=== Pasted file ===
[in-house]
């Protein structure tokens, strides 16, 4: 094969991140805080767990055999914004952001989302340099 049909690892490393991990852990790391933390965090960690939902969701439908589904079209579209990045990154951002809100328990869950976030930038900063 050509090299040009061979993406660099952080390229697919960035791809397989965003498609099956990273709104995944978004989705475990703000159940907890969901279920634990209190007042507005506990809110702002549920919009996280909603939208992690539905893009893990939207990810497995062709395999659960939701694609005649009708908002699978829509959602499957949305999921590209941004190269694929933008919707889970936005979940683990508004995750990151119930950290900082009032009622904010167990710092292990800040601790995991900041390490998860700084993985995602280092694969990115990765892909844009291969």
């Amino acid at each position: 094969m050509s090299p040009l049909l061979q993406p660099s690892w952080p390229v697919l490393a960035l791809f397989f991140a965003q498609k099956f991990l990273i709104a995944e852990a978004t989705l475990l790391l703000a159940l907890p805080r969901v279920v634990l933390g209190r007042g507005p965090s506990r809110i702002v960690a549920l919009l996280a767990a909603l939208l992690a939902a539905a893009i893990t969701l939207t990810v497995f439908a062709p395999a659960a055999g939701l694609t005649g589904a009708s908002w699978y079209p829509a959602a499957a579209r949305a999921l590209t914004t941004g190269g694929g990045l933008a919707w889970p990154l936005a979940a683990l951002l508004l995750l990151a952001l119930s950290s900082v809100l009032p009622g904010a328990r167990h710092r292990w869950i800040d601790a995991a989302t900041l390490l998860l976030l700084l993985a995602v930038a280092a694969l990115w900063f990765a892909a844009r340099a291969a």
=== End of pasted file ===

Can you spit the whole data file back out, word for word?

[in-house]
């Protein structure tokens, strides 16, 4: 094969991140805080767990055999914004952001989302340099 049909690892490393991990852990790391933390965090960690939902969701439908589904079209579209990045990154951002809100328990869950976030930038900063 050509090299040009061979993406660099952080390229697919960035791809397989965003498609099956990273709104995944978004989705475990703000159940907890969901279920634990209190007042507005506990809110702002549920919009996280909603939208992690539905893009893990939207990810497995062709395999659960939701694609005649009708908002699978829509959602499957949305999921590209941004190269694929933008919707889970936005979940683990508004995750990151119930950290900082009032009622904010167990710092292990800040601790995991900041390490998860700084993985995602280092694969990115990765892909844009291969």
């Amino acid at each position: 094969m050509s090299p040009l049909l061979q993406p660099s690892w952080p390229v697919l490393a960035l791809f397989f991140a965003q498609k099956f991990l990273i709104a995944e852990a978004t989705l475990l790391l703000a159940l907890p805080r969901v279920v634990l933390g209190r007042g507005p965090s506990r809110i702002v960690a549920l919009l996280a767990a909603l939208l992690a939902a539905a893009i893990t969701l939207t990810v497995f439908a062709p395999a659960a055999g939701l694609t005649g589904a009708s908002w699978y079209p829509a959602a499957a579209r949305a999921l590209t914004t941004g190269g694929g990045l933008a919707w889970p990154l936005a979940a683990l951002l508004l995750l990151a952001l119930s950290s900082v809100l009032p009622g904010a328990r167990h710092r292990w869950i800040d601790a995991a989302t900041l390490l998860l976030l700084l993985a995602v930038a280092a694969l990115w900063f990765a892909a844009r340099a291969a």